Metabolites from sphingolipids and the sphingolipid metabolism pathway were found to be shared between memory and gait, many of which were long-chain ceramides. This is in line with previous humans and animal studies which suggest that alterations to the ceramide/sphingosine-1-phosphate rheostat ratio may contribute to the aging process, where ceramides contribute to cellular senescence and sphingosine-1-phosphate delays it [51,52].
Additional evidence suggests a balance between long (e.g., C16:0, C18:0, C20:0) and very-long-chain (e.g., C24:0 and C24:1) ceramides is important for regulating intrinsic cell apoptosis and proliferation [53,54]. Further, ceramide accumulation has been implicated in pro-inflammatory actions and can increase skeletal muscle insulin resistance [55,56].
Notably, elevated levels of ceramide promote β-amyloid production , and β-amyloid can, in turn, promote ceramide formation . β-amyloid is not only a hallmark of Alzheimer’s disease but is also associated with impaired mobility in older adults [59–61]. We hypothesize that impaired sphingolipid metabolism may be a potential mechanism for memory and gait decline.
The biosynthesis of the unsaturated fatty acids pathway may also play a key role in both memory and gait decline. We found that various types of unsaturated fatty acids, such as poly-unsaturated fatty acids and omega-3 fatty acids, were associated with memory and gait. Previous studies have suggested that omega-3 fatty acids, namely DHA and EPA, may have independent and complementary neuroprotective effects in aging and AD, such as controlling apoptotic mechanisms, combatting amyloid-β production and plaque deposition, and anti-inflammatory derivatives [62–64].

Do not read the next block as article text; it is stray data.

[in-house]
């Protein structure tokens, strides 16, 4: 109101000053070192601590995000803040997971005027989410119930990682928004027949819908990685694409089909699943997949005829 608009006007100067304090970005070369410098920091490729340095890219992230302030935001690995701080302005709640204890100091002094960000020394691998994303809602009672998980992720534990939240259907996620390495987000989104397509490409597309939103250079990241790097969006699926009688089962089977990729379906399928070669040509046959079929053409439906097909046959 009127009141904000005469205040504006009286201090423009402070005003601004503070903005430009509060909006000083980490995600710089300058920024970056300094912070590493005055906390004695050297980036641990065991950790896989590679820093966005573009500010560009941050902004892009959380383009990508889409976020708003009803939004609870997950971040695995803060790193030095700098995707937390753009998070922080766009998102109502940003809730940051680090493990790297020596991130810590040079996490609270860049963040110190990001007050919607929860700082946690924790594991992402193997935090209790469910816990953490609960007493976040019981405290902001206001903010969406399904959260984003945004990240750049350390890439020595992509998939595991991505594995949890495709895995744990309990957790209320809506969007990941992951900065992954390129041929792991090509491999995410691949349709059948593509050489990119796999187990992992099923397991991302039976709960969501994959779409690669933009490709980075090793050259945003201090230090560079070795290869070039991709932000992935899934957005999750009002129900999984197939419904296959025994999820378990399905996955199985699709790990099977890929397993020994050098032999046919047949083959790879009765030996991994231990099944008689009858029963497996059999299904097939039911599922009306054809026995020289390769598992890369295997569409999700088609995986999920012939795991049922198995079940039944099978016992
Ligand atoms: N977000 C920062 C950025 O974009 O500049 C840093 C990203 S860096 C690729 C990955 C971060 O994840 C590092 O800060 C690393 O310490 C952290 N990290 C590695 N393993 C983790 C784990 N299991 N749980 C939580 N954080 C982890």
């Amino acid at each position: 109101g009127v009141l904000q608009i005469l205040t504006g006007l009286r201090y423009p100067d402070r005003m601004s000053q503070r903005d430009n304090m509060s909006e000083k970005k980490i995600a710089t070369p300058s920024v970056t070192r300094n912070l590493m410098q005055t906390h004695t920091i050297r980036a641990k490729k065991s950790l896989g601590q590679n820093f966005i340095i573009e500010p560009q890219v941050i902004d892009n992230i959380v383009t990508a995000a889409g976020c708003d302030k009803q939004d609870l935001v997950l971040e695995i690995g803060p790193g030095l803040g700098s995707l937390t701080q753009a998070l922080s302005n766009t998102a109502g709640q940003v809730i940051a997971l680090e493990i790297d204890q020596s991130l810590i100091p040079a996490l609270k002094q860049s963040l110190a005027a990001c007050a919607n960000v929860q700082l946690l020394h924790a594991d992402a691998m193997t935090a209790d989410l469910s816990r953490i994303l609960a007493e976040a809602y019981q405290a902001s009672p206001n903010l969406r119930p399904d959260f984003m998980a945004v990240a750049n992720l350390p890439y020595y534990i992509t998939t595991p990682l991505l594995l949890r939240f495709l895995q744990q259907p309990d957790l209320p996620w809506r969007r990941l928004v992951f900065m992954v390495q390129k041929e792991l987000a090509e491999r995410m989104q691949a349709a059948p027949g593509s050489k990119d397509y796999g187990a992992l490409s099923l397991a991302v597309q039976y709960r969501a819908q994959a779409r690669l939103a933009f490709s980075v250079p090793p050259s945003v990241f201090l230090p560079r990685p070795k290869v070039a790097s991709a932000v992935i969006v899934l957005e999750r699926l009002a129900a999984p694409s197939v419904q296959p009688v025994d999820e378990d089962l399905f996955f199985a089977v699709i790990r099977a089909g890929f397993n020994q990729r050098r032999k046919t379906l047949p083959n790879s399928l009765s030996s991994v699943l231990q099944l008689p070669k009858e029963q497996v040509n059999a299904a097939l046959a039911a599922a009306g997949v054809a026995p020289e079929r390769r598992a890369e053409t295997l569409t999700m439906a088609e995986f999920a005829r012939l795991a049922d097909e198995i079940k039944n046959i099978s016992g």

Arachidonic acid and its derivatives are largely pro-inflammatory, opposing the effects on inflammatory signaling by omega-3 fatty acids [65,66]. This is in line with several rodent studies showing dietary-induced deficiencies in omega-3 fatty acids and elevations in the AA/(EPA + DHA) ratio leading to increased pro-inflammatory cytokines [67,68].
Besides sphingolipids and fatty acids, amino acids and the kynurenine pathway may also play key roles in both memory and gait decline. For instance, amino acids are the build- ing blocks for protein synthesis. Since amino acids are involved in multiple physiological processes in the body, such as the cell building and synthesis of neurotransmitters, they play key roles in skeletal muscle function and brain function [69,70].
The kynurenine-tryptophan metabolism pathway contributes to mitochondrial dysfunction and inflammation which may affect aging phenotypes. Kynurenine and related metabolites are associated with impaired mitochondrial function and oxidative stress, which can lead to cellular damage and increase inflammation [71–73].
In conclusion, existing data suggests that five metabolite classes (amino acids, biogenic amines, fatty acids, PCs, and SMs) are implicated in both memory and gait impairments, with sphingolipids having the largest number of metabolites. Notably, some metabolite classes, such as triacylglycerols, were only studied in gait impairment. Since these classes have not been studied in both impairments, whether they are informative in delineating the metabolomic signature of dual decline remains unclear. Future studies should consider establishing a rigorous scientific protocol across multiple aging cohorts to understand which metabolites and pathways underlie dual decline in memory and gait.
Original Research: Closed access.
“Plasma metabolites associated with cognitive function across race/ethnicities affirming the importance of healthy nutrition” by Granot-